On May 8, 2019, the General Court held that cartel participants that do not appeal a Commission infringement decision cannot seek reimbursement of fines paid where that decision is annulled in proceedings to which they were not a party.[1]

On September 30, 2009, Lucchini, together with seven others, was fined €14.35 million for participating in a cartel in the reinforcing bar sector.[2] Lucchini’s appeal to the General Court was dismissed in its entirety.[3] Unlike other participants, Lucchini did not appeal the General Court’s judgment to the Court of Justice.[4] In 2017, the Court of Justice annulled the fines imposed on the appealing participants.[5] Lucchini attempted to have the Commission reexamine its case in light of these judgments—asking first for a reimbursement of the fine paid and second, for admission to the infringement procedure reopened by the Commission for the four successful appellants. The Commission, however, refused. Lucchini lodged an action before the General Court to annul the Commission’s rejection letters or, alternatively, seek compensation from the Commission on the basis of non-contractual liability.

The General Court dismissed both of Lucchini’s actions. The General Court recalled, first, that an infringement decision concerning several participants—though adopted pursuant to a common procedure—consists of several individual decisions. If an appellant seeks annulment, the resulting judgment relates only to the elements of the decision that concern that specific appellant. Such judgment cannot result in the annulment of an individual decision that was not so challenged. Lucchini had not appealed the General Court’s judgment. Accordingly, the General Court’s judgment—and with it the infringement decision— had become final against Lucchini. Lucchini could not, therefore, benefit from the Court of Justice’s upholding the other participants’ appeals. Second, the General Court rejected Lucchini’s claim for compensation as time-barred because the alleged harm—the payment of the fine—occurred more than five years prior.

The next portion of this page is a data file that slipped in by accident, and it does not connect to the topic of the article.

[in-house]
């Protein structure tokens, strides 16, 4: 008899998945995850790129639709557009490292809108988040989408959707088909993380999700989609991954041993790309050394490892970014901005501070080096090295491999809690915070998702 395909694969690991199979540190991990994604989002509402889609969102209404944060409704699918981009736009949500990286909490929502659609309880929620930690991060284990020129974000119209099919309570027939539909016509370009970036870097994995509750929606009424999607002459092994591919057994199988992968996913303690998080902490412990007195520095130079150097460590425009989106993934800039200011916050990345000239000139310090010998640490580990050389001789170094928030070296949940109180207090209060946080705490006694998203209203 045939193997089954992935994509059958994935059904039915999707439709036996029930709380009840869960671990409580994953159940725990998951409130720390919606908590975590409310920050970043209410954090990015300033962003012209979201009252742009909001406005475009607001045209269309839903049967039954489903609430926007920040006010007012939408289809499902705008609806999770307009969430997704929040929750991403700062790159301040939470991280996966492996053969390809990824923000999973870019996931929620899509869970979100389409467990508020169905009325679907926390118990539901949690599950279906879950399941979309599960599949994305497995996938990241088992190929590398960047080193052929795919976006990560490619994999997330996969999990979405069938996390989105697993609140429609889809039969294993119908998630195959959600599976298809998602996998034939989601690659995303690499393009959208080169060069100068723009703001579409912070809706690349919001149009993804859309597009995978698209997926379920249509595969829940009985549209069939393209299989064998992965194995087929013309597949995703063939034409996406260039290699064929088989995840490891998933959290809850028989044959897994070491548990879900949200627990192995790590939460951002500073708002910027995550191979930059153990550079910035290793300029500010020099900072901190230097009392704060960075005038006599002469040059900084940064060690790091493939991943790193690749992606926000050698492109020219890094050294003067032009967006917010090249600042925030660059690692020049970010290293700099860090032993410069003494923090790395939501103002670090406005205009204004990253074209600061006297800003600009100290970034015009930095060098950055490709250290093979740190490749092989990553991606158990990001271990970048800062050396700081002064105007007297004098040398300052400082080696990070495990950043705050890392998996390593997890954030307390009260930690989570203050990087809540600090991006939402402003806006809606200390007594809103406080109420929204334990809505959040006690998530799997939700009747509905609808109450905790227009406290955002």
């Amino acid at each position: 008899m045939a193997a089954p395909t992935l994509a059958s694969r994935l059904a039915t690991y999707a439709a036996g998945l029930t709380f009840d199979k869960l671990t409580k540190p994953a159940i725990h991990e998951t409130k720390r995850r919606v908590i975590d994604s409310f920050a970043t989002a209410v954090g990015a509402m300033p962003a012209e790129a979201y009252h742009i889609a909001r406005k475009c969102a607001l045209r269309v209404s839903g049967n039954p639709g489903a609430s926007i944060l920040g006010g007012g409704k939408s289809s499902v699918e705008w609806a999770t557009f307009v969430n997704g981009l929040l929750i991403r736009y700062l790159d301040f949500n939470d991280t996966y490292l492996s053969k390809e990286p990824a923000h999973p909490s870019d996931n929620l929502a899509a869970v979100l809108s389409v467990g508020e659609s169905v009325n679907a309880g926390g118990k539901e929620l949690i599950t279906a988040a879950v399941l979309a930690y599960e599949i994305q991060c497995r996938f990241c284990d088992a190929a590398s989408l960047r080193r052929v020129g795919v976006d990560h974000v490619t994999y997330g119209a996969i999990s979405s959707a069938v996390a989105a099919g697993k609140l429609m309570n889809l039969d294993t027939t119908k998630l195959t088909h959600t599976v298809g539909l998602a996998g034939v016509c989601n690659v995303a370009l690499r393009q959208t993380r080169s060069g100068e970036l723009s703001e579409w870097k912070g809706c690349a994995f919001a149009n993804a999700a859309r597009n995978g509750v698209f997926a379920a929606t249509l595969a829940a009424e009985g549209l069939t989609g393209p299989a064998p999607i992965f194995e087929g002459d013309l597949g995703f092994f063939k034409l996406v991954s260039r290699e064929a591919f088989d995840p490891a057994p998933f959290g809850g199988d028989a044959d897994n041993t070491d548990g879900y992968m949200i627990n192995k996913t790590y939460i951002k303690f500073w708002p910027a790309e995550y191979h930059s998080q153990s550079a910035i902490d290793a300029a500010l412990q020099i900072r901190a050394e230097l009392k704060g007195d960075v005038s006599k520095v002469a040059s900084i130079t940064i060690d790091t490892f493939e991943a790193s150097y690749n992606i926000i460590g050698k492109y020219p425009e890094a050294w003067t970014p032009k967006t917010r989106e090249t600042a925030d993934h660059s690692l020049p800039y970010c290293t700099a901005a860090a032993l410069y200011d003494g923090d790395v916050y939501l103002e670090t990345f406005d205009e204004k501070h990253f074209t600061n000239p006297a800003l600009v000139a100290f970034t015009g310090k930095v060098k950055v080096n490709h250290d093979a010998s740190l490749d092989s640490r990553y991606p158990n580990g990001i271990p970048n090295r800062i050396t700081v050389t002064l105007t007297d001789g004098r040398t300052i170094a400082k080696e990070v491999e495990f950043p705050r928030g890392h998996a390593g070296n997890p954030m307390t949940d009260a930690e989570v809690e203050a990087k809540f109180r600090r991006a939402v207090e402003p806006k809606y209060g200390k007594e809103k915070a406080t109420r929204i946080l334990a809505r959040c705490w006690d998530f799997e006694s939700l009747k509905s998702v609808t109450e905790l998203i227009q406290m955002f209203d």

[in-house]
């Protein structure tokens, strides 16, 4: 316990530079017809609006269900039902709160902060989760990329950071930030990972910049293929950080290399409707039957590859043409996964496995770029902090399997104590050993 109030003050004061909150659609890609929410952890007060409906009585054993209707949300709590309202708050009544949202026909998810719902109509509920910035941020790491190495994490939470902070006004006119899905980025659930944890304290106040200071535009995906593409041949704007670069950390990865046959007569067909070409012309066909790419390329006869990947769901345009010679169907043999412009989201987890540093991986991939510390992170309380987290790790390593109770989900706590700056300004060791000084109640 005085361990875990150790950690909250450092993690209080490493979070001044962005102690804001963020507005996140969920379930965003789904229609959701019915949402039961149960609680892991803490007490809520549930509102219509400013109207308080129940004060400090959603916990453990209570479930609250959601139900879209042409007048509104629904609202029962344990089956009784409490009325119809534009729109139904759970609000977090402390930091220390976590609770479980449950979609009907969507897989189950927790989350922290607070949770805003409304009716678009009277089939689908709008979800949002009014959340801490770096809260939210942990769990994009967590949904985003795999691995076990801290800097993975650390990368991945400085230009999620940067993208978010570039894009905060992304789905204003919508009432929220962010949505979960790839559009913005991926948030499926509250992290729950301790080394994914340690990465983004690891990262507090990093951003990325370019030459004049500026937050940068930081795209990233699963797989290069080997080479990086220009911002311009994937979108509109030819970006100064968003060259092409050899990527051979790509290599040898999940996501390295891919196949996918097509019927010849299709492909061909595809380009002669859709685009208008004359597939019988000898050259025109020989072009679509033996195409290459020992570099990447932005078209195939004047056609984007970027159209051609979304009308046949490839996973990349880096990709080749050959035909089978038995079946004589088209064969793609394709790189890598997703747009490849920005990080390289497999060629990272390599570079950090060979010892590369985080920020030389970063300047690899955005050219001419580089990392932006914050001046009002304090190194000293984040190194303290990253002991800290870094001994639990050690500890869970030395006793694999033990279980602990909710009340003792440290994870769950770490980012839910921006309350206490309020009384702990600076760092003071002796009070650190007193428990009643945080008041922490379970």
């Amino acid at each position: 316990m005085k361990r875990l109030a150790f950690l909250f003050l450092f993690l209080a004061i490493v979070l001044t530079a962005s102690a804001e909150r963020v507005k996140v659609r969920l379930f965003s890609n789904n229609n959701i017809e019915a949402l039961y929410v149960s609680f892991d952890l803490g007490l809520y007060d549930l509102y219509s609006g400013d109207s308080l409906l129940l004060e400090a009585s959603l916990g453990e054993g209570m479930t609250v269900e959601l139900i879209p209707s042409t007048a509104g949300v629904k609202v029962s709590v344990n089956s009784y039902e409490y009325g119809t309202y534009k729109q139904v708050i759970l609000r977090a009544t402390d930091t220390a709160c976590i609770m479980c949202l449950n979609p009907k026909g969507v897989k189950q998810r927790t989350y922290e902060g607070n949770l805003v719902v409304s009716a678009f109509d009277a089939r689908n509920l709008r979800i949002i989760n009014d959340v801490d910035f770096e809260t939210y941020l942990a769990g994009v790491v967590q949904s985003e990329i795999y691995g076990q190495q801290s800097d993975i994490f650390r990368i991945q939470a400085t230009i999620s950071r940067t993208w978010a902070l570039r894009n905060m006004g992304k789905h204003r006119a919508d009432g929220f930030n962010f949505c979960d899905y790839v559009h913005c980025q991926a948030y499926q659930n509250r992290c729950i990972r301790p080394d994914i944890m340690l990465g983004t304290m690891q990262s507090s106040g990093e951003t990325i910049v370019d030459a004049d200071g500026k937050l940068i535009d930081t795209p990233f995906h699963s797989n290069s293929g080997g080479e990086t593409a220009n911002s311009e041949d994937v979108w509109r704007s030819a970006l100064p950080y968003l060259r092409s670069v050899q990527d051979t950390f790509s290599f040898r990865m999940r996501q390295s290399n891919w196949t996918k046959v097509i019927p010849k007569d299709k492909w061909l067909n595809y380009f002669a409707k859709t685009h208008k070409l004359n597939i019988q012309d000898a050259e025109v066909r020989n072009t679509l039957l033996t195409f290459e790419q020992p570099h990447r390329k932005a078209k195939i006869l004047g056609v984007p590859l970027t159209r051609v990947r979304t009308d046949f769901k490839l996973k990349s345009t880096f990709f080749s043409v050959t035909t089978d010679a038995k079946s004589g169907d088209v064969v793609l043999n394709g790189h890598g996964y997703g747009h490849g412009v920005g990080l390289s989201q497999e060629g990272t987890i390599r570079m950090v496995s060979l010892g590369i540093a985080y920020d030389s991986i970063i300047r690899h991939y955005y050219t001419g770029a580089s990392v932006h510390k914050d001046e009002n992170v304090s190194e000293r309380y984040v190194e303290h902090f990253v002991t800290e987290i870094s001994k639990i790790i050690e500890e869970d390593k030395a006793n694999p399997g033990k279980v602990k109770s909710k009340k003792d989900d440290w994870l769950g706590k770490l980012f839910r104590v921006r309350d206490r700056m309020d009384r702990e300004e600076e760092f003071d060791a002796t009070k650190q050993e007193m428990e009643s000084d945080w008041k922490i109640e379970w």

The General Court’s judgment reaffirms that addressees that do not appeal an infringement decision cannot “free ride” on other participants’ successful appeals—they must mount challenges themselves. When considering whether to challenge an infringement decision, companies should be mindful of either planning to exhaust all avenues of appeal or not mounting a challenge at all.

[1]      Lucchini v. Commission (Case T-185/18), EU:T:2019:298.

[2]      Reinforcing bars, readoption (Case COMP/37.956), Commission decision of September 30, 2009.

[3]      Lucchini v. Commission (Case T-91/10), EU:T:2014:1033.

[4]      Feralpi v. Commission (Case T70/10), EU:T:2014:1031; Ferriera Valsabbia and Valsabbia Investimenti v. Commission (Case T92/10), EU:T:2014:1032; Riva Fire v. Commission (Case T83/10), EU:T:2014:1034; Ferriere Nord v. Commission (Case T90/10), EU:T:2014:1035; and Alfa Acciai v. Commission (Case T85/10), EU:T:2014:1037.

[5]      Feralpi v. Commission (Case C-85/15 P), EU:C:2017:709; Riva Fire v. Commission (Case C-89/15 P), EU:C:2017:713; Ferriere Nord v. Commission (Case C-88/15 P), EU:C:2017:716; and Ferriera Valsabbia e.a v. Commission (Joined Cases C-86/15 P and C-87/15 P), EU:C:2017:717.